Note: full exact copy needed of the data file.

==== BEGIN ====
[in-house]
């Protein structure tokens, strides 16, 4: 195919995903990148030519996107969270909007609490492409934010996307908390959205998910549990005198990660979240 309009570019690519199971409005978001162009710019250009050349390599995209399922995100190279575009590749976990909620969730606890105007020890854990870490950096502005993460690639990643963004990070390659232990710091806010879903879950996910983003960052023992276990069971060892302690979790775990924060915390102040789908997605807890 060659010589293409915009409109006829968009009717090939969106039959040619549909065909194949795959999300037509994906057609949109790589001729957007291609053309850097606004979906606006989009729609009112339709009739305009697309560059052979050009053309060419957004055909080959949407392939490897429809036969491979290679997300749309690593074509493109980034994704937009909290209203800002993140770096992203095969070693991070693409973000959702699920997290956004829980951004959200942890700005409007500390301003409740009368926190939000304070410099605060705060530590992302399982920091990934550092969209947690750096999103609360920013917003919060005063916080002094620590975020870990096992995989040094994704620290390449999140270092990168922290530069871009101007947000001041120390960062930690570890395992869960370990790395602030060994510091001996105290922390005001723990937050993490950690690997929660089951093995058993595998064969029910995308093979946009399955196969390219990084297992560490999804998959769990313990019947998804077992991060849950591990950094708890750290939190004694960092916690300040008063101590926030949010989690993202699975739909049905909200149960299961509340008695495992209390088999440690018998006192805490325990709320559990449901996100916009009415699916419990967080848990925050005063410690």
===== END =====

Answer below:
[in-house]
């Protein structure tokens, strides 16, 4: 195919995903990148030519996107969270909007609490492409934010996307908390959205998910549990005198990660979240 309009570019690519199971409005978001162009710019250009050349390599995209399922995100190279575009590749976990909620969730606890105007020890854990870490950096502005993460690639990643963004990070390659232990710091806010879903879950996910983003960052023992276990069971060892302690979790775990924060915390102040789908997605807890 060659010589293409915009409109006829968009009717090939969106039959040619549909065909194949795959999300037509994906057609949109790589001729957007291609053309850097606004979906606006989009729609009112339709009739305009697309560059052979050009053309060419957004055909080959949407392939490897429809036969491979290679997300749309690593074509493109980034994704937009909290209203800002993140770096992203095969070693991070693409973000959702699920997290956004829980951004959200942890700005409007500390301003409740009368926190939000304070410099605060705060530590992302399982920091990934550092969209947690750096999103609360920013917003919060005063916080002094620590975020870990096992995989040094994704620290390449999140270092990168922290530069871009101007947000001041120390960062930690570890395992869960370990790395602030060994510091001996105290922390005001723990937050993490950690690997929660089951093995058993595998064969029910995308093979946009399955196969390219990084297992560490999804998959769990313990019947998804077992991060849950591990950094708890750290939190004694960092916690300040008063101590926030949010989690993202699975739909049905909200149960299961509340008695495992209390088999440690018998006192805490325990709320559990449901996100916009009415699916419990967080848990925050005063410690």